Folk singer Ila Arun brings Ibsen’s play, Ghosts, to Rajasthan
Arun says she is moved by how relevant the Norwegian playwright’s works are in today’s India, particularly his plays on women and their oppression.art and culture Updated: Apr 01, 2017 07:27 IST
WHAT: Peechha Karti Parchhiyan
WHERE: Aspee Auditorium, Laxminarayan Mandir Complex, Marve Road, Malad (West)
WHEN: April 2, 8.30 pm
COST: Ticket prices start at Rs 300; tickets available online
“I did not know much about Henrik Ibsen’s work till 2010, when I was asked to stage one of his plays at the DADA Ibsen International Festival in Delhi. Then I started reading him and was absolutely fascinated,” says Ila Arun, who has written Peechha Karti Parchhiyan, an adaptation of the Norwegian playwright’s 1881 play Ghosts. The play comes to Mumbai after shows in Delhi and Kolkata.
Arun says that she was moved by how relevant Ibsen’s works were in today’s India. “His plays are a fantastic vehicle to reach out to the urban and the rural population. I was particularly moved by the plays that talk about women and their oppression. Given that in our country we still have things like rampant female foeticide, his words just connected,” she says.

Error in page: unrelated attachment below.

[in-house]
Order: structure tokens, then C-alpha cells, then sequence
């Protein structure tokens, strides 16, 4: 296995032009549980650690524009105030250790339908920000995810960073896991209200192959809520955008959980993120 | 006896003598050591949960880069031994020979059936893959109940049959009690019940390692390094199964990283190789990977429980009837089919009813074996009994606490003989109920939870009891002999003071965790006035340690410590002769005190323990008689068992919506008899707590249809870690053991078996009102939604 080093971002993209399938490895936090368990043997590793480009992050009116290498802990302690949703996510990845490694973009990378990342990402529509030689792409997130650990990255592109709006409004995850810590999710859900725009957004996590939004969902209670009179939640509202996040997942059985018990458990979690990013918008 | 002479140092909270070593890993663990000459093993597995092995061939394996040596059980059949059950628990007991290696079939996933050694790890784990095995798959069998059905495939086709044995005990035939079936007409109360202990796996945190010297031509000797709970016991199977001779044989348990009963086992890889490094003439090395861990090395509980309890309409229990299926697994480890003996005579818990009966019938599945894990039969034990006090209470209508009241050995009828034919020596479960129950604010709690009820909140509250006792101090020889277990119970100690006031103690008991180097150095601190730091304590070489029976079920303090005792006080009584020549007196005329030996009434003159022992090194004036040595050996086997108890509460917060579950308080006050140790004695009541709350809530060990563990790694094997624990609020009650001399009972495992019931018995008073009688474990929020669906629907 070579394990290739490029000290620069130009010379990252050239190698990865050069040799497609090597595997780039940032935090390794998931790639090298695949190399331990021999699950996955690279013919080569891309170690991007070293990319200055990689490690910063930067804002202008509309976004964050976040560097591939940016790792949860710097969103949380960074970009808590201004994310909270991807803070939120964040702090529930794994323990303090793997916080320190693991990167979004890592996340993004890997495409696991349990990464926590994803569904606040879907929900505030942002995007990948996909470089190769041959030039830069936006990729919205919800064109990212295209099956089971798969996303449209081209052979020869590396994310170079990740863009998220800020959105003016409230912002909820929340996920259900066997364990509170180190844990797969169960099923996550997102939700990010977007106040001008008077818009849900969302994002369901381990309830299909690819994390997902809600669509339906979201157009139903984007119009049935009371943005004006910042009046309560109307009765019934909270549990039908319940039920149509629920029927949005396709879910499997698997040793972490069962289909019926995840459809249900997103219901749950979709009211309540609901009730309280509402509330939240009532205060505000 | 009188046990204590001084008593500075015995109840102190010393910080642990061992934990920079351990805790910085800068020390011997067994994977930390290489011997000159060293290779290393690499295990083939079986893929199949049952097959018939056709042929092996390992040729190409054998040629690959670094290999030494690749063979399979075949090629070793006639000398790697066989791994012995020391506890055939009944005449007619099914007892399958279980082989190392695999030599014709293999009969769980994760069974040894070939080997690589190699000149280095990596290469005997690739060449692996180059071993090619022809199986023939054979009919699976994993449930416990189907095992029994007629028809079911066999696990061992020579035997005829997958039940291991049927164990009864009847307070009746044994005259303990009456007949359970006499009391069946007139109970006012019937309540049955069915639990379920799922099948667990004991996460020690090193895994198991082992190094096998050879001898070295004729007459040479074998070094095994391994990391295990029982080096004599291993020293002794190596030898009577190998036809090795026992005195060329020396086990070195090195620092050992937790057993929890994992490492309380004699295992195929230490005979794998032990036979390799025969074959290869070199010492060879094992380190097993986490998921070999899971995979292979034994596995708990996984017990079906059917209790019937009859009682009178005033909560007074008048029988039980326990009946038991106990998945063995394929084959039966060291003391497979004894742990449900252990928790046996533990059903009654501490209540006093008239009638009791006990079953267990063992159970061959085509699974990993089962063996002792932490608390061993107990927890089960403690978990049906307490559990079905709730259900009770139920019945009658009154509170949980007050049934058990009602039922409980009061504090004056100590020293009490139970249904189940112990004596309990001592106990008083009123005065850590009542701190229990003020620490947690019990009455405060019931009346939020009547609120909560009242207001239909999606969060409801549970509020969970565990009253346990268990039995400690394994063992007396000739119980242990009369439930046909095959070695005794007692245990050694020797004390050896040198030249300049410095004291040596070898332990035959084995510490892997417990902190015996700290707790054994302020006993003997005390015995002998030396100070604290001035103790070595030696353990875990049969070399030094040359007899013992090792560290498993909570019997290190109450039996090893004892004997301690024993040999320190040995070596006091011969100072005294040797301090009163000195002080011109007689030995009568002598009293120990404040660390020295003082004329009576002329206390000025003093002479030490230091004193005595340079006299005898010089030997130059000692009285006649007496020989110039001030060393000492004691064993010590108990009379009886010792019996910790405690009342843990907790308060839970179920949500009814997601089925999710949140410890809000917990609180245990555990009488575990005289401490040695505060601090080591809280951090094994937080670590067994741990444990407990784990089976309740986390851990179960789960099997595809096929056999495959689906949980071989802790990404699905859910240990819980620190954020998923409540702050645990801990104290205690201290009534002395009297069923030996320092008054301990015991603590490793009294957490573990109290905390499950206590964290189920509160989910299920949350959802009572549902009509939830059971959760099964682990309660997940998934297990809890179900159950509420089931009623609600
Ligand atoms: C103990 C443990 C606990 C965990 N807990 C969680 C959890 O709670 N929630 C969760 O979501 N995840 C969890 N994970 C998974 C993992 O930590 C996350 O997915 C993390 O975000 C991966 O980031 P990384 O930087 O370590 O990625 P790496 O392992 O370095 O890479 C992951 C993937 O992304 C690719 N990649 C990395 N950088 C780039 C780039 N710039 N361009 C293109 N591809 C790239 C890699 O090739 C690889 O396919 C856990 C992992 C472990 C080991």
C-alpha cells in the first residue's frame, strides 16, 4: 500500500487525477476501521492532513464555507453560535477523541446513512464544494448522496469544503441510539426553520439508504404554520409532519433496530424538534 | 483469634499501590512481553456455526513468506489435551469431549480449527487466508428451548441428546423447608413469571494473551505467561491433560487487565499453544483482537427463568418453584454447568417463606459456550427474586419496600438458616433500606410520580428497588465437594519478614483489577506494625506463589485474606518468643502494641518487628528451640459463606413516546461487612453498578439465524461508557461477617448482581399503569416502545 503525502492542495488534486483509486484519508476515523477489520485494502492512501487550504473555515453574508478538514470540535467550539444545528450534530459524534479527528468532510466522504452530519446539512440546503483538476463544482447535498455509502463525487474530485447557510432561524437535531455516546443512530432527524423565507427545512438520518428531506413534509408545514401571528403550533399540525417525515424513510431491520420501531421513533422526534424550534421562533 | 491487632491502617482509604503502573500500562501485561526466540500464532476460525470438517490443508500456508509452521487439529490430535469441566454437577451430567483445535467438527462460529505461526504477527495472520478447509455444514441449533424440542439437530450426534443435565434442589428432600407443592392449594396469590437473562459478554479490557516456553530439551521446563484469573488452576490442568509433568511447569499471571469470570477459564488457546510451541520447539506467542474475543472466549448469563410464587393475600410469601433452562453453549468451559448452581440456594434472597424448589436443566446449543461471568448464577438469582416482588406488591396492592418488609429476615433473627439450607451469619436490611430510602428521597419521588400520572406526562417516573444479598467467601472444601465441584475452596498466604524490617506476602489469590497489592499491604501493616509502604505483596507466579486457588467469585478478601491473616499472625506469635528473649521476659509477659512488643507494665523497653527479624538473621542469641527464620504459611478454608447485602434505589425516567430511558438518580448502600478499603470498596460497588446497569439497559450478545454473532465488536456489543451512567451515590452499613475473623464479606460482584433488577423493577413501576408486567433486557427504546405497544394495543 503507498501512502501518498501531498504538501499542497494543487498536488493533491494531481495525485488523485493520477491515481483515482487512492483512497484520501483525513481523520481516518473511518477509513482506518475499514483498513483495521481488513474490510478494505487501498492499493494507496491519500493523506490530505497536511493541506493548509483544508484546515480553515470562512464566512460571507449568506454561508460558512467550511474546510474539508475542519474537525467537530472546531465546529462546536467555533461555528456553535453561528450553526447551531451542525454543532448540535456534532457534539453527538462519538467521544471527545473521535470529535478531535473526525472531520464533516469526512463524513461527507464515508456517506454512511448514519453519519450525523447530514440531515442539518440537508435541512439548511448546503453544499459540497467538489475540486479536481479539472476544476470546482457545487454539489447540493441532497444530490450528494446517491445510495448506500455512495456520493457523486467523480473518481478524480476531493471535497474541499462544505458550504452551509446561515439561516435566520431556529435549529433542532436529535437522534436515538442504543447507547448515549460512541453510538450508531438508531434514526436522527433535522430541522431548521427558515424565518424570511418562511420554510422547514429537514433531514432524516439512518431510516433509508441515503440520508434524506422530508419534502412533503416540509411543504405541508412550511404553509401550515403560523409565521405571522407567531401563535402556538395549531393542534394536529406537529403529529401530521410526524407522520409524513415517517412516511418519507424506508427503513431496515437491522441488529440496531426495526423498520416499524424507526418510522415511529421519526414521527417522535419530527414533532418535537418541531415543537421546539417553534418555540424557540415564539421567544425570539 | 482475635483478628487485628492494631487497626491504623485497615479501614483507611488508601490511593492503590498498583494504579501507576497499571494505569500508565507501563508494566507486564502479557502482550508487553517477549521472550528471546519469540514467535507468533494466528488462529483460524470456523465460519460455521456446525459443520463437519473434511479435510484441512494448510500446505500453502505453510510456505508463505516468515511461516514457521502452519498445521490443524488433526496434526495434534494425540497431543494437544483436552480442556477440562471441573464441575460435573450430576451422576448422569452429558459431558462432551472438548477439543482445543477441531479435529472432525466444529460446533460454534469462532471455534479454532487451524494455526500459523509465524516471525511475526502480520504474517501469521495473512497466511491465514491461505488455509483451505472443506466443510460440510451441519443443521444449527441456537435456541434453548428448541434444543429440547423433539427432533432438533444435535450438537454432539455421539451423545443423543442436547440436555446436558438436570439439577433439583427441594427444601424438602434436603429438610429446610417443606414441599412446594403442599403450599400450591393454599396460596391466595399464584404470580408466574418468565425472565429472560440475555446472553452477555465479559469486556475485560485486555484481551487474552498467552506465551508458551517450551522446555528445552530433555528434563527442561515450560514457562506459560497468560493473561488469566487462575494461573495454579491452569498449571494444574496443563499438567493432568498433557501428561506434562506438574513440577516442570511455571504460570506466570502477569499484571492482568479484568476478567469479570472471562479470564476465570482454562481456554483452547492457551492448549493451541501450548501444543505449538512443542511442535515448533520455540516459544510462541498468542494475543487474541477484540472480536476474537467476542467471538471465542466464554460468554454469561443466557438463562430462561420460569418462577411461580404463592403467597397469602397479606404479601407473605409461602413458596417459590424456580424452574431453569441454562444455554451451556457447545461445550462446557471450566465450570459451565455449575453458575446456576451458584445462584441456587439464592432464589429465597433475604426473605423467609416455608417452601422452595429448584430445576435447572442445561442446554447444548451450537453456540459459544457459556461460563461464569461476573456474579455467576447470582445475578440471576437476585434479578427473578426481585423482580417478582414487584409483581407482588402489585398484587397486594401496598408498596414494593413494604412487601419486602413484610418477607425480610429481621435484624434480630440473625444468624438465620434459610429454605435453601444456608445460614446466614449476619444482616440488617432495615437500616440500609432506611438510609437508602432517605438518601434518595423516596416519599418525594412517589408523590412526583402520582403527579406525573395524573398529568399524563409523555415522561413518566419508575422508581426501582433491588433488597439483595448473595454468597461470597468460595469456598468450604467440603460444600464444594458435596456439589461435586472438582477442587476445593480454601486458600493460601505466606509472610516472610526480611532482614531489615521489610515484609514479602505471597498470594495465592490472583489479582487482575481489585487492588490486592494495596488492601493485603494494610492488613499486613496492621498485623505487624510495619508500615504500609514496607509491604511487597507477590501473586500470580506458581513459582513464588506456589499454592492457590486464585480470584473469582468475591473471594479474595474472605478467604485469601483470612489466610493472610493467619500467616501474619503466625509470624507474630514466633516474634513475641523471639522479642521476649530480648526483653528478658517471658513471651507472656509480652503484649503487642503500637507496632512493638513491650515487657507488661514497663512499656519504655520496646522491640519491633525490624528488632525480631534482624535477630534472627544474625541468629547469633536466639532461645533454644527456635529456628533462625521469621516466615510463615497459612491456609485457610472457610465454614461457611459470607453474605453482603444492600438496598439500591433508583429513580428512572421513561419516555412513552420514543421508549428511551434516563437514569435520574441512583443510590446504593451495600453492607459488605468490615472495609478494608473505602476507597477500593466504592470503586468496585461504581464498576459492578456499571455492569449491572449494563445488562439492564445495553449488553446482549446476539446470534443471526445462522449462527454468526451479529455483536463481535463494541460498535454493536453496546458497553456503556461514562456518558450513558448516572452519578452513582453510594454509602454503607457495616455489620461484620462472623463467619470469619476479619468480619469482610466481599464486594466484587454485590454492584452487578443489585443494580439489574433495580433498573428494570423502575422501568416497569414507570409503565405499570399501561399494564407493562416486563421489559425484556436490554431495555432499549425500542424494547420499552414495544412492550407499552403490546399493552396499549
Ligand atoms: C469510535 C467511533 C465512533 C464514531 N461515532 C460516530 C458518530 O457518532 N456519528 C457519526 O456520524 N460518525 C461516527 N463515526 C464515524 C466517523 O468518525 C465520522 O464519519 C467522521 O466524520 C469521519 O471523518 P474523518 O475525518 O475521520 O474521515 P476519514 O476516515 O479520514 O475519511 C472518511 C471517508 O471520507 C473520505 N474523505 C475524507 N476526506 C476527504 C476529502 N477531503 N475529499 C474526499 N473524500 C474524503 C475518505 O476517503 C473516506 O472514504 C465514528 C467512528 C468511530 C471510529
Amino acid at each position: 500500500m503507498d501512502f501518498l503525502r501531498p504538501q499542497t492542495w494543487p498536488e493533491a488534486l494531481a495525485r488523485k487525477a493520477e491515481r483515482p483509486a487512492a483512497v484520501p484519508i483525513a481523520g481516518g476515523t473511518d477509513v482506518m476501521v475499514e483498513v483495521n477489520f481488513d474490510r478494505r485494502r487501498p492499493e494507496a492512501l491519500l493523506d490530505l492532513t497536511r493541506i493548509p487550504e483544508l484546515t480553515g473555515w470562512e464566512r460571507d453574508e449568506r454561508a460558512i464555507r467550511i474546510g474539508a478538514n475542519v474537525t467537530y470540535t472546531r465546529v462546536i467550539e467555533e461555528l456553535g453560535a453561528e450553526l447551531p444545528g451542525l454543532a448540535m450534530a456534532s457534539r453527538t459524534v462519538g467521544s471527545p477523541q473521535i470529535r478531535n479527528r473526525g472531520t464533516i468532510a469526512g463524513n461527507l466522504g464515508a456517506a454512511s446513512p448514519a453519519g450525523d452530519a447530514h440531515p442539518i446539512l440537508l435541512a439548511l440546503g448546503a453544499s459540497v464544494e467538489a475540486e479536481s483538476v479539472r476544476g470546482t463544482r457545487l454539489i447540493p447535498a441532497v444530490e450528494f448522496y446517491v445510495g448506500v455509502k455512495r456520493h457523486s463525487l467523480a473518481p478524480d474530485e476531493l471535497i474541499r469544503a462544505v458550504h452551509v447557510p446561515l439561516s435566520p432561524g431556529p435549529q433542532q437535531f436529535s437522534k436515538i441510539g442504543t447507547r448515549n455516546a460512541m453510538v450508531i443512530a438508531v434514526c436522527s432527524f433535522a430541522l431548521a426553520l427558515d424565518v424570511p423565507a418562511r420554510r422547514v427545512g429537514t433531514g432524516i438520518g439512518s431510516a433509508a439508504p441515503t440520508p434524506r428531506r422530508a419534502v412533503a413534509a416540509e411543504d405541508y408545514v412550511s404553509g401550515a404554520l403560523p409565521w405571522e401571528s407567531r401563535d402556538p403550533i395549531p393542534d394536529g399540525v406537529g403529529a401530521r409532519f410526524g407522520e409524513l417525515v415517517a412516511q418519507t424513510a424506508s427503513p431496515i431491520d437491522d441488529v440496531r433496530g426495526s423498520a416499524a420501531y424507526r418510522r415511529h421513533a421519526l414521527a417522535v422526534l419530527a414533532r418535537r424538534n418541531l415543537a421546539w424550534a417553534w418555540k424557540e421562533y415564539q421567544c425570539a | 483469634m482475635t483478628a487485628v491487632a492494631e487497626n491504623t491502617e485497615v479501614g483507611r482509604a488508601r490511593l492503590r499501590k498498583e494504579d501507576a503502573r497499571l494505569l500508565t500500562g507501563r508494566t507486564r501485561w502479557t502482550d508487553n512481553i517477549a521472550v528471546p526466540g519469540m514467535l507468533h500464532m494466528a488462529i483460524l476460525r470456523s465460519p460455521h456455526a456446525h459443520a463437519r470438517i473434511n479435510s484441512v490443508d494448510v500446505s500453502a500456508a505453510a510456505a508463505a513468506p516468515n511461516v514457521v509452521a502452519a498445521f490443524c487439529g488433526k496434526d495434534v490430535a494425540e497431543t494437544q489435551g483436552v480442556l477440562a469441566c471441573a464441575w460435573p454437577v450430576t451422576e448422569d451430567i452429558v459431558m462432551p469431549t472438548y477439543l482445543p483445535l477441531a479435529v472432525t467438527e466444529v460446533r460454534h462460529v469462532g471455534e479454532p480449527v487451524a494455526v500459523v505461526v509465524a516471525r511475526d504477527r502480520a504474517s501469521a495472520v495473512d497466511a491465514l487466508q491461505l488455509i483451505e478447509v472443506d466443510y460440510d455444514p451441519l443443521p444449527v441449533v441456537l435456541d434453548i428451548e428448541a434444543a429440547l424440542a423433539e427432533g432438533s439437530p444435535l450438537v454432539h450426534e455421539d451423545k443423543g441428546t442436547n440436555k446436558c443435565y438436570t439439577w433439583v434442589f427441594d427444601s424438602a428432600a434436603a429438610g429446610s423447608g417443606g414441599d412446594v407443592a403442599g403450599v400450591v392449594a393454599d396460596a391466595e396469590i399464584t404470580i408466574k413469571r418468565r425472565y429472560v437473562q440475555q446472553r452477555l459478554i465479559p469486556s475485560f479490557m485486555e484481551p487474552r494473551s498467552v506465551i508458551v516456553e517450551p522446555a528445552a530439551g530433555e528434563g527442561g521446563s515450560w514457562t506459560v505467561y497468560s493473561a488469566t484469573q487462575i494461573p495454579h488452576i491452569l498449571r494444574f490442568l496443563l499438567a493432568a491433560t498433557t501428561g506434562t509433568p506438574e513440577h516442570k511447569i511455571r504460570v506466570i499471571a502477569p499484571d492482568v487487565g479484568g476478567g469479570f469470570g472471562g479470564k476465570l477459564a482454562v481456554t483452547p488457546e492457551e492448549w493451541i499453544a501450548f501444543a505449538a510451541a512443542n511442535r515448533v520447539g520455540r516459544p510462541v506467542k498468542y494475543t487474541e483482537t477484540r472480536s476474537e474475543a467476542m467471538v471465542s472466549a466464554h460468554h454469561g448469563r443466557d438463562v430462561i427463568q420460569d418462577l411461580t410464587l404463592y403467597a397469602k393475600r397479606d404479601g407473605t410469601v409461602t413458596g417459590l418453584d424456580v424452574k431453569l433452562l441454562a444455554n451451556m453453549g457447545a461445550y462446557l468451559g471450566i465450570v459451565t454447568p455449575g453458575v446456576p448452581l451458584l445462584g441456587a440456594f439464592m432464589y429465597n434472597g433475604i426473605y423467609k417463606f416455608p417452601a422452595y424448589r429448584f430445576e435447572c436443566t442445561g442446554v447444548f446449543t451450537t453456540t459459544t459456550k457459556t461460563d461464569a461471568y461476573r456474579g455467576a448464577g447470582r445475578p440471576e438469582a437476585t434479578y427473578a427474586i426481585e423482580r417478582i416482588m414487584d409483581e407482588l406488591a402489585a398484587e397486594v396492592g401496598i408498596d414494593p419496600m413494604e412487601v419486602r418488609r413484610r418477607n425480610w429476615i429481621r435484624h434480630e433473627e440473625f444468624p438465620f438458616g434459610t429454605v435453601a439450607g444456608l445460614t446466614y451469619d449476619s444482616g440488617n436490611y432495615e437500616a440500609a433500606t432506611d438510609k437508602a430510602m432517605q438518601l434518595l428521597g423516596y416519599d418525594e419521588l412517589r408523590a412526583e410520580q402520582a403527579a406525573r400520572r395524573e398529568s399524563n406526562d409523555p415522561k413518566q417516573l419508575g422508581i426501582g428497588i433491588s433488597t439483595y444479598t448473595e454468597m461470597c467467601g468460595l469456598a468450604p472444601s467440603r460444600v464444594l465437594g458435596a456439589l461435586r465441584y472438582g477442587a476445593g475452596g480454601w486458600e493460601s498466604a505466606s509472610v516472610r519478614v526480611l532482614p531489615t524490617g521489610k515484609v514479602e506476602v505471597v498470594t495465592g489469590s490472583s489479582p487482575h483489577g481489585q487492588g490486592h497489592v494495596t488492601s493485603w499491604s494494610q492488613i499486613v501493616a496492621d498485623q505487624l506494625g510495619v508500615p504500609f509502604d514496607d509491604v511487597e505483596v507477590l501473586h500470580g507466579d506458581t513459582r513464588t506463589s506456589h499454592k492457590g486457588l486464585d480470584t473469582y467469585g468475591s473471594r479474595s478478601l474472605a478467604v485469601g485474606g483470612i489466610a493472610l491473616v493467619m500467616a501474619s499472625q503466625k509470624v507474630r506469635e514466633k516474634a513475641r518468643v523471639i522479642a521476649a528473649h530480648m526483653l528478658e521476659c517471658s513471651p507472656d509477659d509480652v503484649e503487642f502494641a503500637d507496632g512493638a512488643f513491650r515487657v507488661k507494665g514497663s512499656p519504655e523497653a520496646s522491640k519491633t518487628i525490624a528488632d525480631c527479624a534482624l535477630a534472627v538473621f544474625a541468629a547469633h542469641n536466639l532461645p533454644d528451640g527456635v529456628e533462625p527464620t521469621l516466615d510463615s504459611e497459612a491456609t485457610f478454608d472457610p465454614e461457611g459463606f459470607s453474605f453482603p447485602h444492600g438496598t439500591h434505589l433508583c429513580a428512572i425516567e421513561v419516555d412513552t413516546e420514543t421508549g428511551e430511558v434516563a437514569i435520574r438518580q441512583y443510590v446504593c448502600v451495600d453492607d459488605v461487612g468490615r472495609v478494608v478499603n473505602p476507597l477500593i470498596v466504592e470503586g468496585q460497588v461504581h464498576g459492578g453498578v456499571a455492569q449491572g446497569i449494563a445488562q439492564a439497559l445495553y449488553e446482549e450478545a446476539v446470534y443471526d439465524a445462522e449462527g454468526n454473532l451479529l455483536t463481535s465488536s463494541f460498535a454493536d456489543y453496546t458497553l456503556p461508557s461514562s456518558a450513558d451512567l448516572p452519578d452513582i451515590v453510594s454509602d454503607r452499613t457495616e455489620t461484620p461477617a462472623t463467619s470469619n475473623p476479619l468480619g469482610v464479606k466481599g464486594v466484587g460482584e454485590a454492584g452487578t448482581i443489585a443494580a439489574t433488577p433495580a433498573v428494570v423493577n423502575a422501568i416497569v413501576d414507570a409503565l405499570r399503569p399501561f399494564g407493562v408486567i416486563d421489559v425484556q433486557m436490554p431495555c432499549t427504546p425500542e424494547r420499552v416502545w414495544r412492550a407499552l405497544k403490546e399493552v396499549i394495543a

Arun’s first Ibsen play was Maricheeka (Mirage), an adaptation of Lady from the Sea, which showed at the Ibsen Festival in Delhi. The idea of the mirage connected to women too. “Women are driven by the sight of water to only find a desert at the end,” she says.
Peechha Karti Parchhiyan is set in Rajasthan, a land the folk singer knows well. The story involves a tussle between tradition and modernity. “The play is about the ghosts from the past that influence your life,” Arun says. “Royalty is now history but the protagonist’s family lives with its memories.” Theatre is harder than folk music performances, Arun finds.
“My musical shows are sold out weeks before the show but it is difficult to convince people to go for plays like this. But people who have come have wanted to come back. The previous show in Kolkata got terrific response,” she says.
She wants to take Ibsen’s stories to different parts of India. “Once, after the staging of Maricheeka, some women came and said they wanted to meet Ibsenji. It seemed wonderful to think that he comes across as someone so contemporary,” she says.